This project is part of a larger initiative to chart and communicate the evolution of science on a global scale and to provide more effective means of accessing and managing humanity‚ scholarly knowledge and expertise. It aims to study science using the tools and methods of science as suggested by Derek J. de Solla Price more than 40 years ago. In particular, we propose to develop a comprehensive, multidisciplinary approach to model the structure and evolution of scholarly knowledge. Recent work in network science aims to analyze and model the statistical and structural properties of paper-citation or co-author datasets. Of particular interest is the identification of elementary mechanisms that lead to the emergence of small-world and scale-free network structures.
This project attempts to develop and validate agent-based, computational models that describe the dynamically evolving structure of scholarly knowledge ecologies. In particular, we are interested in analyzing and modeling the co-evolution of author and paper networks, the merging and splitting of existing scientific topics, the emergence of novel topics, the diffusion of reputations, and also the diffusion of scientific concepts via co-authorship and via the production and consumption of papers. We propose to extend our previously developed TARL model of scholarly scientific growth (Börner, Maru and Goldstone, 2004). This computational model simulates individual scientists and their production and consumption of scholarly works.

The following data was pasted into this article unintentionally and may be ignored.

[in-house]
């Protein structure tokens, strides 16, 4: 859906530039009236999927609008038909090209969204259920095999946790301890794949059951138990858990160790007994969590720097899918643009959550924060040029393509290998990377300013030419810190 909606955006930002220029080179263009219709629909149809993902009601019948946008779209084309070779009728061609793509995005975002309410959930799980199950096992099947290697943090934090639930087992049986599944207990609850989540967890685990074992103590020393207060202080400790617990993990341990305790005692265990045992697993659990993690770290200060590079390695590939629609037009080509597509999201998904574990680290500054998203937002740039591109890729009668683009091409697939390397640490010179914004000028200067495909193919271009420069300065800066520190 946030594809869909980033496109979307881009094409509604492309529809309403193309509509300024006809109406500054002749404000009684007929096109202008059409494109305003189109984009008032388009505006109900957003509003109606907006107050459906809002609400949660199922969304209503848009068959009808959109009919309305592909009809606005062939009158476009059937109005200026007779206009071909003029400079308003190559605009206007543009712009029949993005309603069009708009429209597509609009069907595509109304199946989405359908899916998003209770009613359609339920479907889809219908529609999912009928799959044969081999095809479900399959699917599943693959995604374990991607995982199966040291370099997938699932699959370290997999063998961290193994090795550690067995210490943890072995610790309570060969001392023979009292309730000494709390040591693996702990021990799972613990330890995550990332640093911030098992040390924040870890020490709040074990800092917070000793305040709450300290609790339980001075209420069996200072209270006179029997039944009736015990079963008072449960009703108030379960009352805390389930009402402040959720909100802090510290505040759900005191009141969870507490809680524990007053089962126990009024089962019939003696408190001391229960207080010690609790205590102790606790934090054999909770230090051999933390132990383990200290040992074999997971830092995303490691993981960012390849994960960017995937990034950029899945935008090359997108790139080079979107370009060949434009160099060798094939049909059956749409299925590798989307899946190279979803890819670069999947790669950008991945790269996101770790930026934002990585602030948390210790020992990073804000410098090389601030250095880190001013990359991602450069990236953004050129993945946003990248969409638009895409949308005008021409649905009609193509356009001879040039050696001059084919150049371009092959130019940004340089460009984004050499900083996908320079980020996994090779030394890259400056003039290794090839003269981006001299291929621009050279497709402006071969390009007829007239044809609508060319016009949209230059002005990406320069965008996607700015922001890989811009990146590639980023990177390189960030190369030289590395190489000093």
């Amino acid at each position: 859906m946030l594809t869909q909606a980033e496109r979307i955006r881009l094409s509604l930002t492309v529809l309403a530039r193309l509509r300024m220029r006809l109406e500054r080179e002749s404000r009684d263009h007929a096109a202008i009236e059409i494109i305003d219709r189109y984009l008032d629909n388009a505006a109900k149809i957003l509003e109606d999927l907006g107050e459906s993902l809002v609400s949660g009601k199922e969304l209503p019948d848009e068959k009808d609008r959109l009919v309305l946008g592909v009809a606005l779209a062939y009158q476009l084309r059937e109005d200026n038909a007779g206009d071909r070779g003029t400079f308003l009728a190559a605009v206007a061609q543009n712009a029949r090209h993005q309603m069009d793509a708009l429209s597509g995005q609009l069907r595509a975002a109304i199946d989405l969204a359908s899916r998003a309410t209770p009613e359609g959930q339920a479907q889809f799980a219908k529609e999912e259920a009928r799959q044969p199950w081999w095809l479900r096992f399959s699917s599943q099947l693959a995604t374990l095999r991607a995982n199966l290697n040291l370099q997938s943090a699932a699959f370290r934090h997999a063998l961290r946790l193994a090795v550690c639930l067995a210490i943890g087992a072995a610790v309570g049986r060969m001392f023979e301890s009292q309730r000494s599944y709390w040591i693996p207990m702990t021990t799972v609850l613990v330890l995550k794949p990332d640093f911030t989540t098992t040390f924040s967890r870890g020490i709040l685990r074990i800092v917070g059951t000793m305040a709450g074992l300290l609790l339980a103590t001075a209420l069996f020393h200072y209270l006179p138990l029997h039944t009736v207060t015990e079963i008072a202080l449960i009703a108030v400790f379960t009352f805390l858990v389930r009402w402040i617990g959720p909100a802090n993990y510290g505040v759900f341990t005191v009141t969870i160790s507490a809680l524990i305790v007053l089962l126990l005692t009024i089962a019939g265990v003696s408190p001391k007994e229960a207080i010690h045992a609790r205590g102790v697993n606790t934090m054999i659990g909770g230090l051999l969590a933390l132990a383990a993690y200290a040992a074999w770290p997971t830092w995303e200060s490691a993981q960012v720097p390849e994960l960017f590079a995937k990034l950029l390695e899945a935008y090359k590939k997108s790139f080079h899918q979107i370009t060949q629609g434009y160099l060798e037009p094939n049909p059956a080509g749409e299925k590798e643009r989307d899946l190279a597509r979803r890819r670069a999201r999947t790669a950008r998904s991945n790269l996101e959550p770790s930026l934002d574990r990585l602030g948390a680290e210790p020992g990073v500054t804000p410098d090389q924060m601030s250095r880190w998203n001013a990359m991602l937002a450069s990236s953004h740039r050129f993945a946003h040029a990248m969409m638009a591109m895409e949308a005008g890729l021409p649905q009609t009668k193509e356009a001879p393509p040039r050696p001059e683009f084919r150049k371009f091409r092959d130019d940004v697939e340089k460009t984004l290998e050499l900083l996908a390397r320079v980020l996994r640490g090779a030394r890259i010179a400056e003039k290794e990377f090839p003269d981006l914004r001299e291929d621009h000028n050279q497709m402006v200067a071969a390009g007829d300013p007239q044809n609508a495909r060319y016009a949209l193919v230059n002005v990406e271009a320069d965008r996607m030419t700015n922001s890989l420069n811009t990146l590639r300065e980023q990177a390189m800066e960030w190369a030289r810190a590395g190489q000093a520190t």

We seek to answer questions such as: How will the structure of science evolve? How do authors and author communities use and contribute to the existing body of scholarly knowledge? How do scientific topics split and merge and how do new topics emerge? How does the reputation of authors and author teams diffuse? How do scientific concepts diffuse via co-authorship and paper-citation links? What is the influence of geospatial proximity and semantic proximity on the two above mentioned diffusion processes? What are the temporal dynamics of co-evolving author-paper networks? By modeling the evolution and diffusion of concepts in dynamically evolving network ecologies, the proposed research will advance methodological frontiers in agent-based modeling, cognitive science, complex network analysis, information dynamics, scientometrics, information diffusion theories, and information visualization. Findings of this project will have practical value for researchers and educators, research managers, grant agencies, and society, all of whom would benefit from a global view of the structure and evolution of science.
Funding for this project comes from the James S. McDonnell Foundation, "Studying Complex Systems: 2005 Research Awards", http://www.jsmf.org/grants/cs/essays/2005/borner.htm